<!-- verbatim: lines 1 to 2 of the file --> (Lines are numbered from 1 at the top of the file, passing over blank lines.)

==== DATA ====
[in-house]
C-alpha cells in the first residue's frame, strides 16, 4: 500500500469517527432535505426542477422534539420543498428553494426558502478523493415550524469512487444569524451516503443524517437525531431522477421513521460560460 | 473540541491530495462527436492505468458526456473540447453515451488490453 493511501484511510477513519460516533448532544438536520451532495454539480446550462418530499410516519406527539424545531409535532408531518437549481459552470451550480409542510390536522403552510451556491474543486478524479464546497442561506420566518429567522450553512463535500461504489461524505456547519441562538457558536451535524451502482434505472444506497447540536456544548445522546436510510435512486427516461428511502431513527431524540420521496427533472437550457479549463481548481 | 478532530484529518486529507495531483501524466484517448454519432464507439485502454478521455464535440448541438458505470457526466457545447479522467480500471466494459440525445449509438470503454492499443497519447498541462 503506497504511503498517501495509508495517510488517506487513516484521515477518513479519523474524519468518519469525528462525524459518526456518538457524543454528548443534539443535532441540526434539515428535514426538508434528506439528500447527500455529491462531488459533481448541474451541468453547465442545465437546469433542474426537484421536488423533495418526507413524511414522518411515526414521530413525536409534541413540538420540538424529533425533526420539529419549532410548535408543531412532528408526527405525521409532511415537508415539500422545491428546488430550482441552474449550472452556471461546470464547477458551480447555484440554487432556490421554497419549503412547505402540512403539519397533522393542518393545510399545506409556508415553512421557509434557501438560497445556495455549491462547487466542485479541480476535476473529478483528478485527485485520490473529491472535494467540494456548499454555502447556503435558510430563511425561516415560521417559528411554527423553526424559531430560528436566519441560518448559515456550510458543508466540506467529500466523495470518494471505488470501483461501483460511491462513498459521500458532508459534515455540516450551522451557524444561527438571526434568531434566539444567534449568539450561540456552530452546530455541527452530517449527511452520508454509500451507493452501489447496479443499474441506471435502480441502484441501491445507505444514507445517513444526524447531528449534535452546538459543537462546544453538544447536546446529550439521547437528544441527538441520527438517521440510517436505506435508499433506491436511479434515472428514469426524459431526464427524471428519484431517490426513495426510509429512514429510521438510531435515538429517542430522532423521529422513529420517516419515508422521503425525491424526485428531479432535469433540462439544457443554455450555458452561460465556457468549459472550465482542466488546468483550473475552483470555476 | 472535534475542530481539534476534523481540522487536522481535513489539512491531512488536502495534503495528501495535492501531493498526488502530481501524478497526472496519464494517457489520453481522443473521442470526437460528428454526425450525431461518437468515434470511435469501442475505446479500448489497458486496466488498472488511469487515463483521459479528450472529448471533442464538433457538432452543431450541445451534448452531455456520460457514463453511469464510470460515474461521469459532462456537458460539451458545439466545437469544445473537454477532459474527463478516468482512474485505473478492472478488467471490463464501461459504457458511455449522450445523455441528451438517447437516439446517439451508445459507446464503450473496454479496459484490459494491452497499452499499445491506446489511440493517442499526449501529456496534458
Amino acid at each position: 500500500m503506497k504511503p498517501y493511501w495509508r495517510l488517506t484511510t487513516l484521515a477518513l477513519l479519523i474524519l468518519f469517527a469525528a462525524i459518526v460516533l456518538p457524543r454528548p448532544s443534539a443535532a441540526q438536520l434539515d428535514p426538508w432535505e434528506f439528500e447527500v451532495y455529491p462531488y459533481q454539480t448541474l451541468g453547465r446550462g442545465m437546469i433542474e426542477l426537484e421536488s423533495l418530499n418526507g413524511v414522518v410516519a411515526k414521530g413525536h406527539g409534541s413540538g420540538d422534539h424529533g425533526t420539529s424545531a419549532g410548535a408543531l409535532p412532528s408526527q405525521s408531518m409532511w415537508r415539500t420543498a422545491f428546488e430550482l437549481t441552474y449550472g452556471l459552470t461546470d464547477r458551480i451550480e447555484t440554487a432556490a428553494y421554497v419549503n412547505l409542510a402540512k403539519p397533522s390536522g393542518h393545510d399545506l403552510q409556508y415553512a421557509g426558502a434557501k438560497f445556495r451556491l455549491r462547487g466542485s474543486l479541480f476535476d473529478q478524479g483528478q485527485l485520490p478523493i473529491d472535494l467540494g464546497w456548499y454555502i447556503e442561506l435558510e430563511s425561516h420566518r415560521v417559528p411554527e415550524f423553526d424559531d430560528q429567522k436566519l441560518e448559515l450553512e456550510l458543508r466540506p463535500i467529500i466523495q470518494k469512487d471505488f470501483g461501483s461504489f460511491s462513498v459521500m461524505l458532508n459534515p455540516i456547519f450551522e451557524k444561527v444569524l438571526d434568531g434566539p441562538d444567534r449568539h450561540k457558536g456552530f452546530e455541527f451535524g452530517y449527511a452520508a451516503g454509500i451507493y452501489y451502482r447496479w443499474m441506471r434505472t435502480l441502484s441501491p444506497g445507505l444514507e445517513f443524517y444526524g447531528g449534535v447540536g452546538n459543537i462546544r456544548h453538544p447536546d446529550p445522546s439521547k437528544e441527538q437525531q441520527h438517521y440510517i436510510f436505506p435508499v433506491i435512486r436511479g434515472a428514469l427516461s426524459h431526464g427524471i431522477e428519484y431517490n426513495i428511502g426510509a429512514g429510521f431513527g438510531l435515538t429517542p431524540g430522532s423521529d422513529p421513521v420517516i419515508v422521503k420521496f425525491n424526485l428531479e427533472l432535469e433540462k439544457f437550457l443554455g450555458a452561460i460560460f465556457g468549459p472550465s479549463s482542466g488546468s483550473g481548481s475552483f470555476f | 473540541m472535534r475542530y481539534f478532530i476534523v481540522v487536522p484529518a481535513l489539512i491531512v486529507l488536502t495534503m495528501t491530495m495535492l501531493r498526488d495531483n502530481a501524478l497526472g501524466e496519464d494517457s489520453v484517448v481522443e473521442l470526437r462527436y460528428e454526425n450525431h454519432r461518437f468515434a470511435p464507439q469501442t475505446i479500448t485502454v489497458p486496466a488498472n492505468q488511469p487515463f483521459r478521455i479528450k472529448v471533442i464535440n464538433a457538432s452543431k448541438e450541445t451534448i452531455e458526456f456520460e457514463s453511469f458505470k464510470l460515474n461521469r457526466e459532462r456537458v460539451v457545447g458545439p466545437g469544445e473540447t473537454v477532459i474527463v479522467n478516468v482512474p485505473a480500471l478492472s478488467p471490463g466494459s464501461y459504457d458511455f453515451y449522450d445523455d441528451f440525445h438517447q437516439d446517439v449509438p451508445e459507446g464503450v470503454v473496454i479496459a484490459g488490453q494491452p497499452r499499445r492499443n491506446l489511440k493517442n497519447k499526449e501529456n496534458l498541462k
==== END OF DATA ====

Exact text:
[in-house]
C-alpha cells in the first residue's frame, strides 16, 4: 500500500469517527432535505426542477422534539420543498428553494426558502478523493415550524469512487444569524451516503443524517437525531431522477421513521460560460 | 473540541491530495462527436492505468458526456473540447453515451488490453 493511501484511510477513519460516533448532544438536520451532495454539480446550462418530499410516519406527539424545531409535532408531518437549481459552470451550480409542510390536522403552510451556491474543486478524479464546497442561506420566518429567522450553512463535500461504489461524505456547519441562538457558536451535524451502482434505472444506497447540536456544548445522546436510510435512486427516461428511502431513527431524540420521496427533472437550457479549463481548481 | 478532530484529518486529507495531483501524466484517448454519432464507439485502454478521455464535440448541438458505470457526466457545447479522467480500471466494459440525445449509438470503454492499443497519447498541462 503506497504511503498517501495509508495517510488517506487513516484521515477518513479519523474524519468518519469525528462525524459518526456518538457524543454528548443534539443535532441540526434539515428535514426538508434528506439528500447527500455529491462531488459533481448541474451541468453547465442545465437546469433542474426537484421536488423533495418526507413524511414522518411515526414521530413525536409534541413540538420540538424529533425533526420539529419549532410548535408543531412532528408526527405525521409532511415537508415539500422545491428546488430550482441552474449550472452556471461546470464547477458551480447555484440554487432556490421554497419549503412547505402540512403539519397533522393542518393545510399545506409556508415553512421557509434557501438560497445556495455549491462547487466542485479541480476535476473529478483528478485527485485520490473529491472535494467540494456548499454555502447556503435558510430563511425561516415560521417559528411554527423553526424559531430560528436566519441560518448559515456550510458543508466540506467529500466523495470518494471505488470501483461501483460511491462513498459521500458532508459534515455540516450551522451557524444561527438571526434568531434566539444567534449568539450561540456552530452546530455541527452530517449527511452520508454509500451507493452501489447496479443499474441506471435502480441502484441501491445507505444514507445517513444526524447531528449534535452546538459543537462546544453538544447536546446529550439521547437528544441527538441520527438517521440510517436505506435508499433506491436511479434515472428514469426524459431526464427524471428519484431517490426513495426510509429512514429510521438510531435515538429517542430522532423521529422513529420517516419515508422521503425525491424526485428531479432535469433540462439544457443554455450555458452561460465556457468549459472550465482542466488546468483550473475552483470555476 | 472535534475542530481539534476534523481540522487536522481535513489539512491531512488536502495534503495528501495535492501531493498526488502530481501524478497526472496519464494517457489520453481522443473521442470526437460528428454526425450525431461518437468515434470511435469501442475505446479500448489497458486496466488498472488511469487515463483521459479528450472529448471533442464538433457538432452543431450541445451534448452531455456520460457514463453511469464510470460515474461521469459532462456537458460539451458545439466545437469544445473537454477532459474527463478516468482512474485505473478492472478488467471490463464501461459504457458511455449522450445523455441528451438517447437516439446517439451508445459507446464503450473496454479496459484490459494491452497499452499499445491506446489511440493517442499526449501529456496534458